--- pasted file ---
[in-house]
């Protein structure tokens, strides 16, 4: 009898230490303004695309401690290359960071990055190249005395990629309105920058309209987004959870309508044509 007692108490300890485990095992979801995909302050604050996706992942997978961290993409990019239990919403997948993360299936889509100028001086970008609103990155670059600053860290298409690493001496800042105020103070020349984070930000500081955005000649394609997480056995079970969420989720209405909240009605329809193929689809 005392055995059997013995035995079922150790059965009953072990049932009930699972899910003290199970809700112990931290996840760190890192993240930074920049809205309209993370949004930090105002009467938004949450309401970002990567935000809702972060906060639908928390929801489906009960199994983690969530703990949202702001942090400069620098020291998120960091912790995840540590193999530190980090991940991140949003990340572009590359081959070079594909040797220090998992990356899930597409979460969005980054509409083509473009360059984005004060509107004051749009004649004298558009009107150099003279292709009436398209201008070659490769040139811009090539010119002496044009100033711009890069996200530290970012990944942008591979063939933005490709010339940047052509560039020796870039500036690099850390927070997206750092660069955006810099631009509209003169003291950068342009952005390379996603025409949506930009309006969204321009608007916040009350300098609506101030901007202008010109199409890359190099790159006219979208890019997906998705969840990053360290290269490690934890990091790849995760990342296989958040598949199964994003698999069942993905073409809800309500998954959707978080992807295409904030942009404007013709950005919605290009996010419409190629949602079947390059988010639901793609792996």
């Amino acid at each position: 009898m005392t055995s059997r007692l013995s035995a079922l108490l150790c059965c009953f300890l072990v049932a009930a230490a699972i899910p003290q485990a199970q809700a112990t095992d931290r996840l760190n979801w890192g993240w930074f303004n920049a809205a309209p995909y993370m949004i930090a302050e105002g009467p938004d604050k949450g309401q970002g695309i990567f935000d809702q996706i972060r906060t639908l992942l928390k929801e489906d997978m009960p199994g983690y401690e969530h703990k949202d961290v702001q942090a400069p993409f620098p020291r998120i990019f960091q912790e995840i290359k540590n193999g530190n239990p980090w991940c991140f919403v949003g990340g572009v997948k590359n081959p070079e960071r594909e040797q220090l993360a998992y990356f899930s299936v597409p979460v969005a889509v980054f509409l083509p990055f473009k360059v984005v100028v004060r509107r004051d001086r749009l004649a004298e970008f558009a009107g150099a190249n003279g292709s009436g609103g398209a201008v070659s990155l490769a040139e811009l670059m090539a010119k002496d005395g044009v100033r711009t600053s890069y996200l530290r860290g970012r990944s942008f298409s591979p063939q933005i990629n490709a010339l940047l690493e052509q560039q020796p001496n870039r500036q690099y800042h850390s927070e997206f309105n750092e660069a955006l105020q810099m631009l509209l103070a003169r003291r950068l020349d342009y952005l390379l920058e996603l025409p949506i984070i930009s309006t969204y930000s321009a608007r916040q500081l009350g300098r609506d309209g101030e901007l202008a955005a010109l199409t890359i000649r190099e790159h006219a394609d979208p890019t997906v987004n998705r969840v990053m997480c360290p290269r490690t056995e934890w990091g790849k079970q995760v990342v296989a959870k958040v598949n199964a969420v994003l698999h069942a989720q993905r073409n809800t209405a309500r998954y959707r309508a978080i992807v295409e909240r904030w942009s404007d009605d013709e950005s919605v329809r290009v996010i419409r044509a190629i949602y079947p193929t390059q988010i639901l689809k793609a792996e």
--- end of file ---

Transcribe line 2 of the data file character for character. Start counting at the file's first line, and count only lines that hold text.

């Protein structure tokens, strides 16, 4: 009898230490303004695309401690290359960071990055190249005395990629309105920058309209987004959870309508044509 007692108490300890485990095992979801995909302050604050996706992942997978961290993409990019239990919403997948993360299936889509100028001086970008609103990155670059600053860290298409690493001496800042105020103070020349984070930000500081955005000649394609997480056995079970969420989720209405909240009605329809193929689809 005392055995059997013995035995079922150790059965009953072990049932009930699972899910003290199970809700112990931290996840760190890192993240930074920049809205309209993370949004930090105002009467938004949450309401970002990567935000809702972060906060639908928390929801489906009960199994983690969530703990949202702001942090400069620098020291998120960091912790995840540590193999530190980090991940991140949003990340572009590359081959070079594909040797220090998992990356899930597409979460969005980054509409083509473009360059984005004060509107004051749009004649004298558009009107150099003279292709009436398209201008070659490769040139811009090539010119002496044009100033711009890069996200530290970012990944942008591979063939933005490709010339940047052509560039020796870039500036690099850390927070997206750092660069955006810099631009509209003169003291950068342009952005390379996603025409949506930009309006969204321009608007916040009350300098609506101030901007202008010109199409890359190099790159006219979208890019997906998705969840990053360290290269490690934890990091790849995760990342296989958040598949199964994003698999069942993905073409809800309500998954959707978080992807295409904030942009404007013709950005919605290009996010419409190629949602079947390059988010639901793609792996």